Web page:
Guess which industry just can't afford to boycott Israel
Teaser: Which multi-billion dollar industry just cannot afford to boycott Israel? Paradox: this industry calls for boycotts, but its life depends on it not doing so itself. Getting warmer?
Plans to isolate Israel through boycotting may flounder or prosper. Call that a truism. Whether boycott prospers depends on one particular industry not joining the boycott. Call that a paradox. The more wholeheartedly this non-boycotting industry operates in Israel, and the more profitably, the better the boycott movement thrives.
Likely or not, call that a proposition. Could it be a valid one?
What possible business could promote and facilitate Israel – boycotting on the one hand while flouting the boycott on the other? The human rights business could.
As to it being a business, only look at the sustainability factors in favour of the civil society organization (or NGO) players: mountains of cheap capital on demand; global reach, well-connected stakeholders, media channels beating a path to their door, and a traded commodity for which the world has a gluttonous hunger. If those are not conditions in favour of big business what other conditions are there?
A club of Big Five NGOs tops the industry pyramid. The names are household: Amnesty International; Human Rights Watch; Christian Aid; Oxfam; Save the Children Fund. Nominally they, along with second-tier NGO entities, are autonomous, not-for-profit and apolitical. In real life they are none of those things.
There are not hundreds but thousands of second-tier entities, medium to small, a bewildering number of them operating in tiny Israel and the West Bank. They compete fiercely to supply human rights product, sometimes to the big five, sometimes to the UN and satellite Human Rights Council, or direct to people and entities that can turn Israeli ‘crimes against humanity’ to good account. They also compete for publicity and investor funding.
The base of the pyramid is made up of sources that put up money to keep it all together. They are billionaire private investors, Euro zone countries that practically fling money at NGOs; ecumenical coffers, flush Arab potentates and proverbial Joe public.
Even so, the structure would topple but for an independent clearing house – the UN and satellite agency, the Human Rights Council. Much like a farm co-operative they act as a buyer of last resort, but even more, as a marketer of human rights violations. And upon this clearing house, and upon the whole industry, jobs depend for tens of thousands.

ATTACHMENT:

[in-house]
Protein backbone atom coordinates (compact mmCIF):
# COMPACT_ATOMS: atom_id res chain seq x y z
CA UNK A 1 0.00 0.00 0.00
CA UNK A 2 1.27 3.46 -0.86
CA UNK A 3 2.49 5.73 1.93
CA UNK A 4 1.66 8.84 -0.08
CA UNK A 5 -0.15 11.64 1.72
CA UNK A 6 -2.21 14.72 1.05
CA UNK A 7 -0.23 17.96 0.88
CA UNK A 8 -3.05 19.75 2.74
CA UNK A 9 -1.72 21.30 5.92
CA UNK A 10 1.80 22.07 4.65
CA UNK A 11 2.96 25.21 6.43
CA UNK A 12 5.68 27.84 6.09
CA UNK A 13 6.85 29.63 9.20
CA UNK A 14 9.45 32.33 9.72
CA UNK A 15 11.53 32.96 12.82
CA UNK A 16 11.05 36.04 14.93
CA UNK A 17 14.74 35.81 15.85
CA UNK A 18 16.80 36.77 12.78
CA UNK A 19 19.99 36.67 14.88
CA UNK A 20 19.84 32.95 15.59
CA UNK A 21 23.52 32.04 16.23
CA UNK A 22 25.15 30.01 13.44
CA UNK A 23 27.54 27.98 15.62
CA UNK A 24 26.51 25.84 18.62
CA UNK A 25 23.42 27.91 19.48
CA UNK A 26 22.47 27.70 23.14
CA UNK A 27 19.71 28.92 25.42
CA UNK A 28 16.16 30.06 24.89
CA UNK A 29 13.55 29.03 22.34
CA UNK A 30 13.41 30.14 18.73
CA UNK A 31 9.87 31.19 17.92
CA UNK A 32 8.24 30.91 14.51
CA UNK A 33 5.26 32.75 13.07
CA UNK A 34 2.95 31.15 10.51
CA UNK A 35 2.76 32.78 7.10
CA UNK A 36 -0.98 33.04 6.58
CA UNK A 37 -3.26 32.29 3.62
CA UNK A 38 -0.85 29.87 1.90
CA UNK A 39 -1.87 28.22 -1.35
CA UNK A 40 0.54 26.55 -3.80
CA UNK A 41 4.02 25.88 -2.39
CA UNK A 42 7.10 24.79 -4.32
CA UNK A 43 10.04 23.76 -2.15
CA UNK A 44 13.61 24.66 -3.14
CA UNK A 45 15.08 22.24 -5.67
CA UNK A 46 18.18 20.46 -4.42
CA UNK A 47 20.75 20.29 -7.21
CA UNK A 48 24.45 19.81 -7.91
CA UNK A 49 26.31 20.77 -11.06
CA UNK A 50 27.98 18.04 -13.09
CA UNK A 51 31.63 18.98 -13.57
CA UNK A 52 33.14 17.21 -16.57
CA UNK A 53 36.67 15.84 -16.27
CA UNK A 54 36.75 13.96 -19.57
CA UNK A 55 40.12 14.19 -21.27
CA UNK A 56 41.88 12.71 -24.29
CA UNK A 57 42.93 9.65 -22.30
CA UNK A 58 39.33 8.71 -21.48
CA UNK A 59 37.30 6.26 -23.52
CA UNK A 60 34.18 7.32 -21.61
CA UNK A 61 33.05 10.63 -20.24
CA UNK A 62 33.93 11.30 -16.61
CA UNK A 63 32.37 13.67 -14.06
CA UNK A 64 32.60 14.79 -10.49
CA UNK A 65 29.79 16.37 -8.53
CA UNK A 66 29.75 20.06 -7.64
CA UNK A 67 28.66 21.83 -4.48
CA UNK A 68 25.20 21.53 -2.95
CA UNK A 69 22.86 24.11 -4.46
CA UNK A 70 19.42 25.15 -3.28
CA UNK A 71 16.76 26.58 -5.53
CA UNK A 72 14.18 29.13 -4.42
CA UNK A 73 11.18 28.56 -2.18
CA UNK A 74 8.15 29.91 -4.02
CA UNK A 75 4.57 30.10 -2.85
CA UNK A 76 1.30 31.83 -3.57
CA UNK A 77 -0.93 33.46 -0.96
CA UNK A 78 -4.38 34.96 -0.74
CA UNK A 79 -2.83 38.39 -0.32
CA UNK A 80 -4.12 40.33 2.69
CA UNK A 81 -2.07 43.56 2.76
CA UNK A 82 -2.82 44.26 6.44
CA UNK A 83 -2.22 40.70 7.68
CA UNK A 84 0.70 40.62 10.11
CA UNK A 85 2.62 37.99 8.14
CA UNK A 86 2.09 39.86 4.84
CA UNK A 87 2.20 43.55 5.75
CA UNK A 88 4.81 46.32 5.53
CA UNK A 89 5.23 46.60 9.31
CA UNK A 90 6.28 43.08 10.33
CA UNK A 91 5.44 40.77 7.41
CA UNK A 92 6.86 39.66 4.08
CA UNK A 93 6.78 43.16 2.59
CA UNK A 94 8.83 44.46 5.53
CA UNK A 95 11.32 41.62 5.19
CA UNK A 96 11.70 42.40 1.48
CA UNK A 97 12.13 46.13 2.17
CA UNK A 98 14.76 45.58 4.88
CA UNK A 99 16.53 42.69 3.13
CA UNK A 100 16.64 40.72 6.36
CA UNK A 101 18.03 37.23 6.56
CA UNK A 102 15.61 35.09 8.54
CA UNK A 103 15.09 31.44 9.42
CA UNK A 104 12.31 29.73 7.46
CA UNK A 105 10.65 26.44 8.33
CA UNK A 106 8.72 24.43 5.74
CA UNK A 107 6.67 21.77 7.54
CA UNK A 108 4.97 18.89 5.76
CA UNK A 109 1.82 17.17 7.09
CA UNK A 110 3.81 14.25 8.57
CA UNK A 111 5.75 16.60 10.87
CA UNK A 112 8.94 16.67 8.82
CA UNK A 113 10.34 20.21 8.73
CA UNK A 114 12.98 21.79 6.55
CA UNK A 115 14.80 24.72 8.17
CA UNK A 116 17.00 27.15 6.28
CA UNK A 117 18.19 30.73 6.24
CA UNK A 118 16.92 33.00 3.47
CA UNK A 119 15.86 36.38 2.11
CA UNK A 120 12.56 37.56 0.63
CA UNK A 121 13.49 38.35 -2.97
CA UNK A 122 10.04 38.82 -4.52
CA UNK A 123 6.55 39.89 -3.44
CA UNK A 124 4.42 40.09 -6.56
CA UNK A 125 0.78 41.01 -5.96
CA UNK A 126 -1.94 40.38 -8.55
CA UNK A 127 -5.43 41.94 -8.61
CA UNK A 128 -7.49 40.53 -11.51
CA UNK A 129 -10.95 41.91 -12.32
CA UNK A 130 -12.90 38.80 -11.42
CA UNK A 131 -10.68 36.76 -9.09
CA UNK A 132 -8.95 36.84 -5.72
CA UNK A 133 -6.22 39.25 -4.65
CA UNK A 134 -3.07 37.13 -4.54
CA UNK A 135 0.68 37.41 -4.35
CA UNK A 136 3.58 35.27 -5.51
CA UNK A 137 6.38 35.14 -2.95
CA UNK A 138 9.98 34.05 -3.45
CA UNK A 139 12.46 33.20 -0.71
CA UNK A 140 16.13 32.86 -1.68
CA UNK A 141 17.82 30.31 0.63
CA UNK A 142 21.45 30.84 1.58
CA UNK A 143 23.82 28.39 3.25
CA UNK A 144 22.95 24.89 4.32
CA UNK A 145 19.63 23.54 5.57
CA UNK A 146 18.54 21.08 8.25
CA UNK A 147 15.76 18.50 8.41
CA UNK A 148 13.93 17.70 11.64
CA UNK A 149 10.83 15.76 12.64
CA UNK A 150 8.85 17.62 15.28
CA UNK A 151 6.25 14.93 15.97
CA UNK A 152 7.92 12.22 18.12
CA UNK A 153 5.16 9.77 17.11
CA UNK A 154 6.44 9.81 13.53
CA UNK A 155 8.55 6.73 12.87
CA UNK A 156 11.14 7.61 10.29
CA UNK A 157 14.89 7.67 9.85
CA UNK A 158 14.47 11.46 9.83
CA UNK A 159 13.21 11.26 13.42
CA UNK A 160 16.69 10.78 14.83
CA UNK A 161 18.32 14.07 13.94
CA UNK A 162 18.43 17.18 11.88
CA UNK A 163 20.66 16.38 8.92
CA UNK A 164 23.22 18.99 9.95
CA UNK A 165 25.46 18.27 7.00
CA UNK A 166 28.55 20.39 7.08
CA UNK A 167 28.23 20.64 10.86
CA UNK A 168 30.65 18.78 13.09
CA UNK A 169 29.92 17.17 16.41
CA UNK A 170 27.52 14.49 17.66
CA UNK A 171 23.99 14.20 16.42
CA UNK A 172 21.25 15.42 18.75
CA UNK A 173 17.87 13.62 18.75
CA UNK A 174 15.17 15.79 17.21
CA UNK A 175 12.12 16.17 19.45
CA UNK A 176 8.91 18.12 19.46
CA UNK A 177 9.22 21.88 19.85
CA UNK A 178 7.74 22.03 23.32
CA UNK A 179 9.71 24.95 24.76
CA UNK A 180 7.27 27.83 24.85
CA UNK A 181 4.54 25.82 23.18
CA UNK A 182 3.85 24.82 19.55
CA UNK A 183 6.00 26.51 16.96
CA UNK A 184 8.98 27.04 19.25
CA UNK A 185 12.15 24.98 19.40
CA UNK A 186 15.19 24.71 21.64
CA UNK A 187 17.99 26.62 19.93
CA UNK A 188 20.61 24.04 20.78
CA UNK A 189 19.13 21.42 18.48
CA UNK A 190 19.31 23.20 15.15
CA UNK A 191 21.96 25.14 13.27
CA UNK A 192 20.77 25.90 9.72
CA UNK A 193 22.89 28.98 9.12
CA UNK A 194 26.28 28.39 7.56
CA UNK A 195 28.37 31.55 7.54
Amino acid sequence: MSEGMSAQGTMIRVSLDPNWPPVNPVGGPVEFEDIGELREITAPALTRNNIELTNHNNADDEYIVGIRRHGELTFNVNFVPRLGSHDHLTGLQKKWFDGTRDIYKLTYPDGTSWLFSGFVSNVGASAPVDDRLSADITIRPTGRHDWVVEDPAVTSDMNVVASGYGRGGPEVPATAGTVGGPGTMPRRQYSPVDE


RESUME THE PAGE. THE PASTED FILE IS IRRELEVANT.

Turning to the stock in trade, like any commodity there are different grades of human rights fetching different market prices. The premium human rights grade, more in demand than any other, is a brand on its own: Israeli violations. Industry funders cough up readily and generously to organizations that trade this brand.
And NGO operatives know it. They scour the West Bank and Gaza from end to end, sourcing stock of the brand. And when they find Israeli violations difficult to come by, operatives are adept at creating their own. B’Tselem, the flush, home-grown body, gives away digital cameras to help agents poke, prod and pry violations out of the holy land. The New Israel Fund has another business model.
Salesmen tout Israeli violations on the international circuit.
Trade is brisk, the money big and the players earnest. The Ford Foundation is one of the bigger private investors, with an annual grant budget exceeding $500 million. Christian Aid, with branches in 50 countries, brings in €100 million and more a year, while Human Rights Watch received $100 million for 10 years from billionaire George Soros, who simultaneously pledged $750,000 to Barak Obama's favourite Jewish lobby, J-Street.
Oxfam is bigger than them all. With affiliates it attracts €900 million annually, a third of that from EU tax money.